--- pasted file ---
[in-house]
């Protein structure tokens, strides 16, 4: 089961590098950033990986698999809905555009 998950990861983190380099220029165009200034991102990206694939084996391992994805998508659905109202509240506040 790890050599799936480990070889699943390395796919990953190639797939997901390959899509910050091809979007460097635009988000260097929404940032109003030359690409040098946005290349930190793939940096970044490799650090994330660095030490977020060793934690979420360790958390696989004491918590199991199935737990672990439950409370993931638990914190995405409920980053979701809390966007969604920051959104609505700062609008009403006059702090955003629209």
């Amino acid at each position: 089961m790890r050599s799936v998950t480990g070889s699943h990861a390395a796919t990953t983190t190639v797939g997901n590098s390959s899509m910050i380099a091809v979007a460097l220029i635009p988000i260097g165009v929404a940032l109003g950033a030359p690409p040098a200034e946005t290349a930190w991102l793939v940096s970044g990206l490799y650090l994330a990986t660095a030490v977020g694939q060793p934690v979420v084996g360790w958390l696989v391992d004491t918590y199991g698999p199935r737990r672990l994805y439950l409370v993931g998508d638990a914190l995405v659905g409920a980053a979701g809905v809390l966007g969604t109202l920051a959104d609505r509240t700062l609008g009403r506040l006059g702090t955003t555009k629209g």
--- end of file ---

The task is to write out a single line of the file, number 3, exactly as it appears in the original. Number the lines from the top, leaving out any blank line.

């Amino acid at each position: 089961m790890r050599s799936v998950t480990g070889s699943h990861a390395a796919t990953t983190t190639v797939g997901n590098s390959s899509m910050i380099a091809v979007a460097l220029i635009p988000i260097g165009v929404a940032l109003g950033a030359p690409p040098a200034e946005t290349a930190w991102l793939v940096s970044g990206l490799y650090l994330a990986t660095a030490v977020g694939q060793p934690v979420v084996g360790w958390l696989v391992d004491t918590y199991g698999p199935r737990r672990l994805y439950l409370v993931g998508d638990a914190l995405v659905g409920a980053a979701g809905v809390l966007g969604t109202l920051a959104d609505r509240t700062l609008g009403r506040l006059g702090t955003t555009k629209g």